We arrived at the next Hut, Galehead Hut, and were able to do work for stay. Guests eat at six and we ate leftovers at 7:30. In the interim, I tried taking another nap, but hot-cold depending on the sun and breeze. I'm just hoping I don't get anyone else sick and feel better after a late start tomorrow (after breakfast leftovers). I had to clean pots and pans for an hour; it sucked, and I felt like I was going to fall over and die the whole time. Sign of things to come?
12 or 13 miles to Lincoln, the next town. Need to get out of the wilderness, at least to try for a shower and a good night of sleep.
So, I woke up feeling slightly better. I had some weird dreams. Dreams period. I don't think I've slept that deeply in a while. As part of work for stay, you are able to sleep in the dining room and I spent the night sleeping on a nice wooden bench against the wall.
Granted, I felt slightly better, but my "cold" felt like it moved to my lungs. I was breathing like Darth Vader all day. I don't think my muscles were getting sufficient oxygen; I'd hit an ascent and they just slowed to a crawl. Not tired; just drained.
Today wasn't the day to be unable to ascend. The day started with an ascent up Mt. Garfield, then down, and back up Mt. Lafayette which has false summit after false summit. It didn't help that i apparently misread the sign as .2 miles to the summit rather than .8. It did make it rather embarrassing when I roared at the first ascent like it was nothing only to be crushed again and again over the next hour? Note to self: climbing a 5200' mountain and then doing a two mile ridge walk across several peaks is probably not a great idea when all breathing is difficult.
So, let's say I may have spent the better part of seven or eight miles as a physical and mental trainwreck. Oh, and I was trying to go quickly to beat a thunderstorm that was supposed to hit around 4pm. I was mentally preparing for when I got caught in the thunderstorm above treeline. I kept finding places that I could duck back under a few trees.
Fortunately (and miraculously), I made it across the ridge before the storm was supposed to materialize (it didn't). The ridge was Franconia Ridge, what many people describe as the most beautiful miles of the whole Appalachian Trail. I saw about half before I was walking in clouds. It was amazing, but I think the Saddleback Mountains in Maine were better.
After making it across the ridge, I was just trying to find the sign that would signal three miles remaining on the day. It was way further than I thought. By the time I got there, I was dead. All day I was dead. Firefly had long left me behind. I saw something that said "FF 2 ???" I couldn't figure out the second part. I was like, is that supposed to say Scott?
So, I started down the three mile descent. To try and give myself some incentive as all day all I wanted was a hot shower and a warm bed, I called a hostel to make a reservation for the next two nights. As I said, I didn't know what became of Firefly. I had texted her to go her own way.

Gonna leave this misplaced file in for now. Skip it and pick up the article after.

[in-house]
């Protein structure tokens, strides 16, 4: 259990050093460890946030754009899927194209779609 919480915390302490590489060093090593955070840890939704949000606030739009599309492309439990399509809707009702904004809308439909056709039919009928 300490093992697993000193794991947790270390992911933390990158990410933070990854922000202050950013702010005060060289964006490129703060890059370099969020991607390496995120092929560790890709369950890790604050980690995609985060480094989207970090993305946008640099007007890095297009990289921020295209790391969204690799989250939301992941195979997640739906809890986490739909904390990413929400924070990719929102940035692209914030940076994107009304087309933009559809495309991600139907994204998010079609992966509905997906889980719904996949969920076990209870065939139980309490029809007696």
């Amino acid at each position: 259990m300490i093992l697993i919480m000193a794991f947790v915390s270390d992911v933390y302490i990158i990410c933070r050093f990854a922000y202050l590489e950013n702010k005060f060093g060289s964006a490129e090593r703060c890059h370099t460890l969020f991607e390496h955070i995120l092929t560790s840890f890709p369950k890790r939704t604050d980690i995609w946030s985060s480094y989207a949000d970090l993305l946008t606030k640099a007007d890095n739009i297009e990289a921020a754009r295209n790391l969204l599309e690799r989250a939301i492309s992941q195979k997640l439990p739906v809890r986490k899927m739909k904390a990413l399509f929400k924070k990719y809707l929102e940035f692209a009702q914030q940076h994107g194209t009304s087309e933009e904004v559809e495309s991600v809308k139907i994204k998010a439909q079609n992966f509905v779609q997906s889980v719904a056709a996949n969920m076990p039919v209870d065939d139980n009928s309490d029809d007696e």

I asked the hostel about a shuttle and they said they had a free one at 5:30 at the visitor center that must've been somewhere at the bottom. It was 4:35 or 4:40pm and I hadn't made that pace all day. Shit. I also noticed more writing in the mud, "FF 3:30." Oh, that's what she was telling me. Out of nowhere, my body just started shuffling down the hill, rock hopping stone-to-stone. I was passing a surprising number of people and telling them I was just falling forward as quickly as I could. I was literally red-lining it, but I felt fast and as if I were running on fumes. Then I hit a sign on the bottom that seemed to indicate I had a mile to go. It was 5:20. I was so close and yet so far. My body gave out for about ten minutes until I could muster the energy to move again. And the slog was back. Of course, 15 minutes later, I walk around a turn and Firefly is sitting on a fence waiting to see if I'm still alive. I was THAT close to the road. Damn sign.
We actually hitched into Lincoln to a guy's house. The owner's name is Chet and he runs an unofficial hostel on a donation basis. There's like 15 people staying in this man's garage. Out of pity, Firefly gave me the last bunk and, out of exhaustion, I took it while she set up her sleep gear on the floor. Then we went and grabbed some food.
Somehow, I survived today. It was a mix between grit and just wanting to die. Lots of relentless forward progress; I knew every step, no matter how small or slow, would get me one step closer to town. I just needed to get off the trail. And, I'm too exhausted to even shower. A couple wet wipes will get me to tomorrow.
Amazingly, despite being sick the last two days, I still clocked 27 miles in the White Mountains. Hardest section my butt. If I could function, we could've crushed that. My legs feel ready to break. Of course, now my left knee hurts. We'll see what tomorrow brings. Either a zero or 16 mile slack pack. Depends whether I can breathe. Eventually, it will come together.